All of these features sound pretty good on paper, but none of this matters if the camera embedded in the mask doesn’t work, leaks, takes awful recordings or you can’t line the shot up properly. If the resulting video is overly dark, pixilated, choppy, stutters, has sound/action sync errors or cannot properly or quickly focus on the subject in front of it – using it is a complete waste of time and money. Luckily, the HD320 was more than adequate in each of these categories – at least in optimum lighting conditions. In well lit conditions (near surface dives or external light source), the HD320’s automatic white balance does a good enough job not to overexpose most shots. Even in caves, the recorded video was somewhat grainy due to lack of light – but no pixilation or choppiness.

One accessory I strongly suggest is blue/green water filters. Attaching the $50 accessory adds the lost red back into the video and overall just makes all the colors in the video pop. Warning: the color filters require two adhesive stickers to mount onto the camera – the second is hidden inside of the base. Since there’s no instruction manual included with the filters, not attaching both plates will make the filter become unattached from the base while in the water – guaranteed. I lost one filter while in Thailand and almost another in Nassau. Liquid Image could do a better job with instructions and/or pointing this out in a FAQ section on their site. If you are going to a depth beyond what a color filter can do for you, then you can add the optional side torches at $80 apiece (I have not used the side-torches). Even though the aspect ratio of the video is widescreen 16:9, the depth of field is only 54 degrees – making the resulting video appear slightly narrow. Here is some footage from my Phuket, Thailand, Cape Town, South Africa, Coco Beach, Costa Rica and Portobelo, Panama dives taken with the Liquid Image HD320 scuba mask.

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The major drawback to an on-face camera is you can’t adjust the video settings underwater like you can with some dedicated camcorders in housings, such as zoom, white balance, etc. while underwater. This puts you in the position of filming everything and ‘hoping’ the resulting video turns out okay. For the most part, everything did – but I had a difficult time lining up shots using the crosshairs on the front of the mask; in many of the shots I was filming too high. My suggestion is to practice with the mask in a pool or even just walking around the house to better gauge the recording angles. Another thing you have to account for is the mask may vibrate every time you exhale. I’ve found that I can alleviate most of this by remembering to ‘breath’ out through my regulator – not ‘blow’. Another tricky situation you have to manage is the bubbles that float to the surface from your regulator as you exhale. If you are looking down, your exhaust will likely rise to the surface from around your neck. On the other hand, if you are looking straight ahead or up – the bubbles will likely rise right in front of your face – possibly obscuring whatever it is you are filming. Some high-end regulators route the bubbles behind you – otherwise, you’ll need to make sure whatever it is you are filming is in frame while you are inhaling (never hold your breath while diving). Finally, the mask will record the direction your head is pointed – not your eyes. During my first several videos, I was still relatively new to scuba diving – so my head jerked back and forth so often during the dives that watching the resulting video made me nauseous. Obviously, your mileage may vary.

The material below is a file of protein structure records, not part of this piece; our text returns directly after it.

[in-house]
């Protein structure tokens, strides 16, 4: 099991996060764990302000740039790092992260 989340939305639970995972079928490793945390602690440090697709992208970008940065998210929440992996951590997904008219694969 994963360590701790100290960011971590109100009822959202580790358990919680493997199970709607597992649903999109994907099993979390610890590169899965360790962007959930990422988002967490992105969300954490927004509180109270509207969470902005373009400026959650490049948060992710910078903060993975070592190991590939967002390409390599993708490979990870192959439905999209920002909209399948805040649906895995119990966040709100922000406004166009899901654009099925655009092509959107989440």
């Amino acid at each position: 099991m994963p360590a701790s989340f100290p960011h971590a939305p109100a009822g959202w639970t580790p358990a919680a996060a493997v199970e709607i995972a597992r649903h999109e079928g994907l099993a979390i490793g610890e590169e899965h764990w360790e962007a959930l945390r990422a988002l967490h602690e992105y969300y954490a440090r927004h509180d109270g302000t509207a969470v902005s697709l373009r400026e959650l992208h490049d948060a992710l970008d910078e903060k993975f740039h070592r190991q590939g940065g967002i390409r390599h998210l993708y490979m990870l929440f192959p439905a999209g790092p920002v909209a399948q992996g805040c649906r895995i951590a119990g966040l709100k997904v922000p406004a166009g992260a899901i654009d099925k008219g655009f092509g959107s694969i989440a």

Final Thoughts

The HD320 along with the Drift x170 are my two favorite travel gadgets. There is simply no reason for me to use my Nemo 200 anymore, the HD320 is just a better fit for my diving in every way – whether that’s decrease travel costs, keeping both hands free during diving or overall portability. Nothing is perfect – the sheer nature of the mask is not suited for extreme diving conditions or professional Videography/Photography. Also, the occasional mask vibration and bubbles from exhaling can sometimes impact recordings. That said, this is one of the coolest tech gadgets on the market – not just in terms of paper specs – but real-life execution. I understand Liquid Image will be introducing a new version of this scuba mask – this time with expanded recording angle and in any color you want – so long as it’s charcoal (something I’m sure the need to look good crew will appreciate). I can’t wait to see how they will improve on this excellent underwater gadget; until then…

Happy Travels!!